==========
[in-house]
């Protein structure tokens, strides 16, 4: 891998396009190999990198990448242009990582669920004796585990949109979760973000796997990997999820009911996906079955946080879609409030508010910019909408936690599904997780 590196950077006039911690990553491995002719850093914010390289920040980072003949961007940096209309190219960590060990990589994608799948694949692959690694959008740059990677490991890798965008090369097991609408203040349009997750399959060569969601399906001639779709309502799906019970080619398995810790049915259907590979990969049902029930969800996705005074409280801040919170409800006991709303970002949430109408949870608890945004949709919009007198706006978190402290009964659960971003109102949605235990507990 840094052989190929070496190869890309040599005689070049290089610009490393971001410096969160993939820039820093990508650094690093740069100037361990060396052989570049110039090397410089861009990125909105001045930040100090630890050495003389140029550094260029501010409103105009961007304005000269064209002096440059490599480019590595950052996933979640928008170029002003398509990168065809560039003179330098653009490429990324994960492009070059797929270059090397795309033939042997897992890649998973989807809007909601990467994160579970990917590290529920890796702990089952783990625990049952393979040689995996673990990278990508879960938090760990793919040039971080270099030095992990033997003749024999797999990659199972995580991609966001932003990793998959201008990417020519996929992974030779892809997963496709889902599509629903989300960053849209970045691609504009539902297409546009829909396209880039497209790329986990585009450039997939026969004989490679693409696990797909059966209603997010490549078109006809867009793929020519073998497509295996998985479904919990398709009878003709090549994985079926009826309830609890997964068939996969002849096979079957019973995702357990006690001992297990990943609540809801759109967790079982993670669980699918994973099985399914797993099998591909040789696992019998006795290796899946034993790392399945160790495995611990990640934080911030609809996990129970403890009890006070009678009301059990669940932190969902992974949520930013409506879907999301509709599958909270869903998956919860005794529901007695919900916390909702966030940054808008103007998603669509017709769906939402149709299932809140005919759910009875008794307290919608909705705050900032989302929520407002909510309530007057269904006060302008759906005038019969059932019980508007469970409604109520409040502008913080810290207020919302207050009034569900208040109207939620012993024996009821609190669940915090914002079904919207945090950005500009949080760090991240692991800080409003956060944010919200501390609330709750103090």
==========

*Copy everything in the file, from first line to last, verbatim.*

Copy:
[in-house]
């Protein structure tokens, strides 16, 4: 891998396009190999990198990448242009990582669920004796585990949109979760973000796997990997999820009911996906079955946080879609409030508010910019909408936690599904997780 590196950077006039911690990553491995002719850093914010390289920040980072003949961007940096209309190219960590060990990589994608799948694949692959690694959008740059990677490991890798965008090369097991609408203040349009997750399959060569969601399906001639779709309502799906019970080619398995810790049915259907590979990969049902029930969800996705005074409280801040919170409800006991709303970002949430109408949870608890945004949709919009007198706006978190402290009964659960971003109102949605235990507990 840094052989190929070496190869890309040599005689070049290089610009490393971001410096969160993939820039820093990508650094690093740069100037361990060396052989570049110039090397410089861009990125909105001045930040100090630890050495003389140029550094260029501010409103105009961007304005000269064209002096440059490599480019590595950052996933979640928008170029002003398509990168065809560039003179330098653009490429990324994960492009070059797929270059090397795309033939042997897992890649998973989807809007909601990467994160579970990917590290529920890796702990089952783990625990049952393979040689995996673990990278990508879960938090760990793919040039971080270099030095992990033997003749024999797999990659199972995580991609966001932003990793998959201008990417020519996929992974030779892809997963496709889902599509629903989300960053849209970045691609504009539902297409546009829909396209880039497209790329986990585009450039997939026969004989490679693409696990797909059966209603997010490549078109006809867009793929020519073998497509295996998985479904919990398709009878003709090549994985079926009826309830609890997964068939996969002849096979079957019973995702357990006690001992297990990943609540809801759109967790079982993670669980699918994973099985399914797993099998591909040789696992019998006795290796899946034993790392399945160790495995611990990640934080911030609809996990129970403890009890006070009678009301059990669940932190969902992974949520930013409506879907999301509709599958909270869903998956919860005794529901007695919900916390909702966030940054808008103007998603669509017709769906939402149709299932809140005919759910009875008794307290919608909705705050900032989302929520407002909510309530007057269904006060302008759906005038019969059932019980508007469970409604109520409040502008913080810290207020919302207050009034569900208040109207939620012993024996009821609190669940915090914002079904919207945090950005500009949080760090991240692991800080409003956060944010919200501390609330709750103090």